Czech technical and professional photographic press informed their readers regularly about new technologies in color photography. Probably the first important paper, “Photography of Colors”, was published in Živa in 1863. No wonder that in July 1907 — shortly after the Autochrome was announced — a report about it was published in “Photographic Horizons”. Theoretican of photography Jaroslav Petrák referred to it in an article titled, “What we still don’t have, and what we are waiting for”: “… For a few years it has been rumoured in professional circles that the Lumière brothers from Lyon are working on the solution for color photography…” He wrote that at the end of May 1907, the Lumières had proved the taking of a picture, and the developing of a color image.
Already by the summer of 1907, Autochrome plates bought in France were being used here. By the end of summer it was possible to buy them in shops in Prague. Later, on 15 September 1907, the “Photographic Bulletin” wrote about the prices of Autochrome: “The prices are very high indeed. One package (box) 9×12 cm with 4 plates costs 9 K, and 13×18 plates cost 18 K. …”.
The pioneers of Czech Autochrome were not only the professional photographers, but artists, scientists and amateur photographers as well. Vladimír Jindřich Bufka (1887 – 1916), one of the most important Czech photographers of pictorialism, put his mind to the theoretical and artistic aspect of Autochromes, and studied the technique of Autochrome directly in Lyon. In October 1909, in Prague, he organised an illustrated lecture about Autochrome, which was probably the first time Autochromes had been demonstrated here. One year later, in 1910, he published his findings in a publication, “Photography in Color with the Autochrome Plate”. Unfortunately, only one of his Autochromes has survived to this day.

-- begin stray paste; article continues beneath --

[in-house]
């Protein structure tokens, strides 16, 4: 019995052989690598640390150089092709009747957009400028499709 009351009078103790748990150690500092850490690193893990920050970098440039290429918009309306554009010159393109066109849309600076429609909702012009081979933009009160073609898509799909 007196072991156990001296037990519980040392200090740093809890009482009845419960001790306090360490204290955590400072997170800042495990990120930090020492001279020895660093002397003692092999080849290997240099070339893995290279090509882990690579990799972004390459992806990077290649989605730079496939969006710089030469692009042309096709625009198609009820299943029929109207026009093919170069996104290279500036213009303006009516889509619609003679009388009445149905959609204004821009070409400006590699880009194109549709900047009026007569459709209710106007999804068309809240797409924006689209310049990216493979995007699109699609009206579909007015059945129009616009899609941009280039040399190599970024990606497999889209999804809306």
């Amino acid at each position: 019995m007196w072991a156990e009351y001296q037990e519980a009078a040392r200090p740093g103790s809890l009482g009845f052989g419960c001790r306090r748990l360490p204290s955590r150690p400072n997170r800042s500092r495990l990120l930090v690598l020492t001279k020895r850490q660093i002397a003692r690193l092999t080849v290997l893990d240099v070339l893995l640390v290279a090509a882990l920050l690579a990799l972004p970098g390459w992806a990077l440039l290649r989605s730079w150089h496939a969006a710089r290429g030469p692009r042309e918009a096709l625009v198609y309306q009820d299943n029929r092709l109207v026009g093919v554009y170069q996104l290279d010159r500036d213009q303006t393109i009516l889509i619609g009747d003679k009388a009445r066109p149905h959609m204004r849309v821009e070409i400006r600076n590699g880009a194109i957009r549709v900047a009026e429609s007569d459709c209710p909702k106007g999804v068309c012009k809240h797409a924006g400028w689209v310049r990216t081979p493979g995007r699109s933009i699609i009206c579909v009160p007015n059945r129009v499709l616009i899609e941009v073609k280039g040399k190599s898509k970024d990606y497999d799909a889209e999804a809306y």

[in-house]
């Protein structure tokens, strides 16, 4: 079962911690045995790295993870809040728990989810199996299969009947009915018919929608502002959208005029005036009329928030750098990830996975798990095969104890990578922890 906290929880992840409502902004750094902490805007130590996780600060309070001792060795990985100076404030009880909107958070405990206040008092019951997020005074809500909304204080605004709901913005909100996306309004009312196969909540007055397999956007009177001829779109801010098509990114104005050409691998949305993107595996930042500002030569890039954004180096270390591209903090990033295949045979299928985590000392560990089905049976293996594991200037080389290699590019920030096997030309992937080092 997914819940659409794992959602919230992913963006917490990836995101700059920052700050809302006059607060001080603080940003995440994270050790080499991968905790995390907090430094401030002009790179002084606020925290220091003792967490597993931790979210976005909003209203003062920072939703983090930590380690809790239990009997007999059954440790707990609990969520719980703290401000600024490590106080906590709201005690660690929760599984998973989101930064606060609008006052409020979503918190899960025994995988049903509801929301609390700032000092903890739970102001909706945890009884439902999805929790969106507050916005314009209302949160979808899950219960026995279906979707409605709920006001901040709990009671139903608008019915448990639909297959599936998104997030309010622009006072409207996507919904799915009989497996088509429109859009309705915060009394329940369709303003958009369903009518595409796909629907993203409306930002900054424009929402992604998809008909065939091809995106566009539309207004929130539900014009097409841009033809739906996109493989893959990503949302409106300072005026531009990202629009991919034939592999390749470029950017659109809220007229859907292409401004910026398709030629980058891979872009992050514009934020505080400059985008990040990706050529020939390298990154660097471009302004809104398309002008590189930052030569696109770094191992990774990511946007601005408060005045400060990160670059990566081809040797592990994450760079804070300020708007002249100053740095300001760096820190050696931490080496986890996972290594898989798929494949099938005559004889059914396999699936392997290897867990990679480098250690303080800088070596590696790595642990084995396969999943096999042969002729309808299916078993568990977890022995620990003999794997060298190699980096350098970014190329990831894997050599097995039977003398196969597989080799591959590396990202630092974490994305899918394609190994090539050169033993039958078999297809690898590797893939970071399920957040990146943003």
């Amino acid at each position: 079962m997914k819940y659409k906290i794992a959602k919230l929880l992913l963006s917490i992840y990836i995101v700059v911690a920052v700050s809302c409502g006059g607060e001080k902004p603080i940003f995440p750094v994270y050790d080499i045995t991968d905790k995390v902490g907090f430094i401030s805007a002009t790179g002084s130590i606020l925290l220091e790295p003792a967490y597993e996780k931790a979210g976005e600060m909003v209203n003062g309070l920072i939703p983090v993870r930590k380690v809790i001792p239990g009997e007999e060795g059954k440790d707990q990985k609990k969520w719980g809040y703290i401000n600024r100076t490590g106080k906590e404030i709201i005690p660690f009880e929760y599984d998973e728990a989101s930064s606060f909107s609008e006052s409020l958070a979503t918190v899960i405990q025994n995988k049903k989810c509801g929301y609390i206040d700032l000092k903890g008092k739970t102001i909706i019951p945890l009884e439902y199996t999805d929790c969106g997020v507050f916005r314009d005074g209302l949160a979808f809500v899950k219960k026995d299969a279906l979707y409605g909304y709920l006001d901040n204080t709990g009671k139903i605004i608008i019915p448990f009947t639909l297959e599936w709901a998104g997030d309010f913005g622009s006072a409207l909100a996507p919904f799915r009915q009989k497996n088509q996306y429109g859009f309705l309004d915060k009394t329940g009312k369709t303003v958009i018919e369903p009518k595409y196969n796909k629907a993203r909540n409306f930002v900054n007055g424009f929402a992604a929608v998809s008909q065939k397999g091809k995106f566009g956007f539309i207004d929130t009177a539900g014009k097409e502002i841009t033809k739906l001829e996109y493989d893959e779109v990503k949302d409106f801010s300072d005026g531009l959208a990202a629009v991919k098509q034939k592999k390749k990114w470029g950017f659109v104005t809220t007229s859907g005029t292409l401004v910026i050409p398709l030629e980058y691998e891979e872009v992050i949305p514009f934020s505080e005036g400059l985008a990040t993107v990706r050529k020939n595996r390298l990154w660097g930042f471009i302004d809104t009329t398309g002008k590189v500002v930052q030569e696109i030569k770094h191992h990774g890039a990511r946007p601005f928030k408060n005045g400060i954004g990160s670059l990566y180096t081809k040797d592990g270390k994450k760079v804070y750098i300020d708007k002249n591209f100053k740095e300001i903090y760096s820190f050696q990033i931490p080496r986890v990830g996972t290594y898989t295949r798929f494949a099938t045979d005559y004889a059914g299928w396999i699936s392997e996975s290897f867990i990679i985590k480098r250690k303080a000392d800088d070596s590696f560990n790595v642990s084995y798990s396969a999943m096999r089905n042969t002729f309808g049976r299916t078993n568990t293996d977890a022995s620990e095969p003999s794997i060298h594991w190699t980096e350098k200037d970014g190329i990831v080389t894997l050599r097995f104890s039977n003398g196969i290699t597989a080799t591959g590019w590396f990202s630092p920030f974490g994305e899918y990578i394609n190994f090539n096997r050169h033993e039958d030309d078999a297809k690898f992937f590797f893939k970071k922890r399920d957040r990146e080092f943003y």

A similar fate befell many Autochromes of other important Czech photographers. Very few of these fragile, difficult-to-reproduce images on glass have been preserved. The originals that do survive are extraordinary, and very valuable. Photographer and scientist Karel Šmirous (1890 – 1981) worked on the reproduction and printing of Autochromes. In this exhibition, there is a special section about Šmirous.
One of most important Czech photographers of the early 20th century was Rudolf Bruner-Dvořák (1864 – 1921), famous mainly as a pioneer of reportage photography. His work, including Autochromes, is noted for a richness of subjects and technical perfection. As well as for his own use, he used Autochromes to reproduce paintings by his brother, František Bruner-Dvořák.
In this exhibition, there are several Autochromes by Josef Jindřich Šechtl (1877 – 1954), who worked with this material from around 1908 to the 1920’s. Working with Autochromes in Tábor as well at this time was Jaroslav Husník, son of Jakub Husník, the inventor of collotype. He was very interested in color photography, and was working with his father on research into reproduction techniques and three-color printing.
Ferdinand Bučina (1909 – 1994, Prague) at the beginning of his artistic activity used color photography only rarely. Still, 18 interesting Autochromes have been preserved. Mostly they show rural folklore from Moravian Slovakia, where he came in 1937 as a reporter and cameraman for a Czechoslovak periodical. Other pictures, from a journey to Carpato-Ukraine in the summer of 1936, which Bučina had sent by post to the periodical “Ahoj”, have not been preserved.
Autochrome ingratiated itself with a number of other Czech photographers, both professionals and amateurs. Their work has mostly not been preserved, or at least cannot be found. World War II put an end to the evolution of Czech Autochrome photography. The import of Autochrome plates was forbidden, and only the German raster plates, “Agfa Farbenplatten”, could be used.
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